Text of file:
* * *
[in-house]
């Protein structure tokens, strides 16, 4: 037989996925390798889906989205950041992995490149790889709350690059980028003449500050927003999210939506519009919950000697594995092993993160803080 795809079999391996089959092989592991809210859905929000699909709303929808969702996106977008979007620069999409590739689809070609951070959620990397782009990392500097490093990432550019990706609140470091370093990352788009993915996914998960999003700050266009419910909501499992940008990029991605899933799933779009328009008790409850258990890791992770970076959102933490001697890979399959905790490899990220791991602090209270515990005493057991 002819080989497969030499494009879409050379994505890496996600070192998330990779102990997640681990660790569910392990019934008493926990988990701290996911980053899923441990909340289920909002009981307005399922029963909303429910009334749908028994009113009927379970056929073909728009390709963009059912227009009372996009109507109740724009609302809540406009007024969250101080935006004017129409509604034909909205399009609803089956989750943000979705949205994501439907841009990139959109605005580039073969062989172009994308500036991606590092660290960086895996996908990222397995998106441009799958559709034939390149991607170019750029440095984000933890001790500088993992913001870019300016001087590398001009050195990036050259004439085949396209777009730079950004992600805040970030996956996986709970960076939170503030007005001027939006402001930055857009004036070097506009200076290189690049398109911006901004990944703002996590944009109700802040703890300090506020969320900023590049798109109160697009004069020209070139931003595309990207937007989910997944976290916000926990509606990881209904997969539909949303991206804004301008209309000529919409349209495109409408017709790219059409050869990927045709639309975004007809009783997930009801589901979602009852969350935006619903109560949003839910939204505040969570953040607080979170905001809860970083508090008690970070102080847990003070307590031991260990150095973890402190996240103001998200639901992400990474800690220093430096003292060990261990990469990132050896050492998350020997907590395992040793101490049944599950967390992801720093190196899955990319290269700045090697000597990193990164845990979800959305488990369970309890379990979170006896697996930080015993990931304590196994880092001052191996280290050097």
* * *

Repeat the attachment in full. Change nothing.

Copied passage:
[in-house]
């Protein structure tokens, strides 16, 4: 037989996925390798889906989205950041992995490149790889709350690059980028003449500050927003999210939506519009919950000697594995092993993160803080 795809079999391996089959092989592991809210859905929000699909709303929808969702996106977008979007620069999409590739689809070609951070959620990397782009990392500097490093990432550019990706609140470091370093990352788009993915996914998960999003700050266009419910909501499992940008990029991605899933799933779009328009008790409850258990890791992770970076959102933490001697890979399959905790490899990220791991602090209270515990005493057991 002819080989497969030499494009879409050379994505890496996600070192998330990779102990997640681990660790569910392990019934008493926990988990701290996911980053899923441990909340289920909002009981307005399922029963909303429910009334749908028994009113009927379970056929073909728009390709963009059912227009009372996009109507109740724009609302809540406009007024969250101080935006004017129409509604034909909205399009609803089956989750943000979705949205994501439907841009990139959109605005580039073969062989172009994308500036991606590092660290960086895996996908990222397995998106441009799958559709034939390149991607170019750029440095984000933890001790500088993992913001870019300016001087590398001009050195990036050259004439085949396209777009730079950004992600805040970030996956996986709970960076939170503030007005001027939006402001930055857009004036070097506009200076290189690049398109911006901004990944703002996590944009109700802040703890300090506020969320900023590049798109109160697009004069020209070139931003595309990207937007989910997944976290916000926990509606990881209904997969539909949303991206804004301008209309000529919409349209495109409408017709790219059409050869990927045709639309975004007809009783997930009801589901979602009852969350935006619903109560949003839910939204505040969570953040607080979170905001809860970083508090008690970070102080847990003070307590031991260990150095973890402190996240103001998200639901992400990474800690220093430096003292060990261990990469990132050896050492998350020997907590395992040793101490049944599950967390992801720093190196899955990319290269700045090697000597990193990164845990979800959305488990369970309890379990979170006896697996930080015993990931304590196994880092001052191996280290050097």